21. 1.4 Mass spectrometry It ionizes atoms and then sends them through an em field where they become deflected on the basis of their mass and charge What does a mass spectrometer do? Why is it important that the instrument is under vacuum? To prevent collisions of the ions with gas molecules Volatile liquids and gases can be injected directly, solids must be vapourised. How are samples put into the machine?

  22. Mass Spectrometer

  23. Mass Spectrometry - summary State what happens at each of the locations A-G LOWER m:z ratio HIGHER m:z ratio Sample vapourised Sample ionised  positive ions +ve ions in beam accelerated by electric field Vacuum pump to keep whole apparatus at v. low pressure +ve ions subjected to variable magnetic field +ve ions separated according to mass: charge ratio +ve ions detected and measured  mass spectrum

  24. Calculating RAM of atoms Calculate the relative atomic mass of boron. boron-10 23 boron-11 100 (100 x 11) + (23 x 10)/123 = 10.8 The tallest “stick” is often (but not always) set at 100

  25. Question How many isotopes does this element have? What element is it? 51.5 17.1 17.4 11.2 2.8 Calculate the RAM

  26. Answer 51.5 17.1 17.4 11.2 2.8 Step 1: Find the total mass of these 100 typical atoms: (51.5 x 90) + (11.2 x 91) + (17.1 x 92) + (17.4 x 94) + (2.8 x 96) = 9131.8 Step 2: find the average mass of these 100 atoms : 9131.8 / 100 = 91.3 (to 3 sig fig). 91.3 is the relative atomic mass of zirconium.

  27. Question The mass spectrum of uranium has 3 peaks: at 234 m/z, 235 m/z and 238 m/z. The abundance of the isotopes is 0.006%, 0.72% and 99.2% respectively. What is the average relative atomic mass of uranium? 240 237.0 237.8 238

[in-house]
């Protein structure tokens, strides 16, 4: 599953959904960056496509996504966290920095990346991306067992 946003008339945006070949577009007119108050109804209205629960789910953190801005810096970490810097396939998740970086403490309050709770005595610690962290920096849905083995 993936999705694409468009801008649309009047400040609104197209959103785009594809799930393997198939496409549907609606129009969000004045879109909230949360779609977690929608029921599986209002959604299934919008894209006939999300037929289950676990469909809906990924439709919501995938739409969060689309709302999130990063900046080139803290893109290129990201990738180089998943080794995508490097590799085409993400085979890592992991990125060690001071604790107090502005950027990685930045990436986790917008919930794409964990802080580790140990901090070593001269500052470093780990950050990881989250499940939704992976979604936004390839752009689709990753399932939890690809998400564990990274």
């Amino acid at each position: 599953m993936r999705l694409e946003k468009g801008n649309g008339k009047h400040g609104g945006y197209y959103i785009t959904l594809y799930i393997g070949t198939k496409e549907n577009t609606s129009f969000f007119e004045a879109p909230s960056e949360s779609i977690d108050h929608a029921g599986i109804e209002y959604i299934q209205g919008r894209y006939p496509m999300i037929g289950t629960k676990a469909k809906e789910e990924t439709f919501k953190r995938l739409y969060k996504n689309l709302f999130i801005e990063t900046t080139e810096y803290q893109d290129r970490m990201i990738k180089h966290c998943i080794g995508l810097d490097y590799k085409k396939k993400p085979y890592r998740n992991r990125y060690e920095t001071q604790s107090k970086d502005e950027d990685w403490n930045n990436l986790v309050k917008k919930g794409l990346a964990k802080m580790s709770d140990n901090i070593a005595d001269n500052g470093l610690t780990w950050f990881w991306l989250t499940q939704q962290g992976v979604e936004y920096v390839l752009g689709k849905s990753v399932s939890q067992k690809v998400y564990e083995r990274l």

28. Question Chlorine has two isotopes, 35Cl and 37Cl, in the approximate ratio of 3 atoms of 35Cl to 1 atom of 37Cl. Draw the stick diagram for Chlorine Wrong! Why? The problem is that chlorine consists of molecules, not individual atoms. When chlorine is passed into the ionisation chamber, an electron is knocked off the molecule to give a molecular ion, Cl2+. Doubly charges ions can also form. These ions aren’t very stable, and some will fall apart to give a chlorine atom and a Cl+ ion. The term for this is fragmentation

  29. Chlorine MS What can molecular chlorine ions (Cl2+ ) fragment into? Cl2+ Cl + Cl+ If it doesn’t acquire a charge in the ionization chamber then it gets “lost” in the MS What happens to the Cl atom? What are the possible combinations of chlorine-35 and chlorine-37 atoms in a Cl2+ ion? Both atoms could be 35Cl, both atoms could be 37Cl, or you could have one of each sort. Masses of the Cl2+ ion: 35 + 35 = 70 35 + 37 = 72 37 + 37 = 74 What would the MS look like?

  30. Chlorine MS … Why is there no scale on the y-axis? Because you cannot predict how the molecules will ionize and fragment

  31. 1.5 Electron configurations Why is the periodic table broken up into sections? What links each of these sections? The distribution of electrons within the shells is, in most cases, more complicated than simple spheres. The regions within the PT closely follow the patterns of these distributions – or probabilities of electron density The shells represent energy levels in atoms. Electrons can move between these levels, gaining or losing energy in the process.

  32. Sublevels What is the significance of the order of the subshells? Each energy level is divided into one or more sublevels. These sublevels have energies that differ slightly from that of the shell energy. d p s E 3 How many types of sublevel are there? (hint – think about he number of regions in the PT) 2 1 How many electrons can an s sublevel have in it? There are 4: s.p.d.f The “s-block” comprises Groups 1 and 2 The “p- block” comprises Groups 3 - 8 How many electrons can a p sublevel have in it?

  33. Atomic orbitals Sublevels aren’t all the same. The s-sublevel has the lowest energy and so is filled first. It can hold a maximum of two electrons. The s orbital is spherical and represents the probability of finding the electrons within its boundary The p-, d- and f- sublevels are degenerate, ie further broken down into more sublevels of almost equivalent energy. If a p-orbital can hold 6 electrons in total, how many degenerate orbitals are there?

  34. Orbital shapes

  35. Spin Electrons have a property called “spin”. This determines the way in which the degenerate levels are populated. Electron s are either spin up, or spin down – ie clockwise or anticlockwise. (corresponding to a spin quantum number of +1/2 and -1/2) Degenerate orbitals of the same energy fill up first. Parallel spins go in first followed by antiparallel spin.           1s 2s 2px 2py 2pz Nomenclature: the number of electrons in a particular orbital is denoted by superscript. e.g. 1s2 2s2 3p2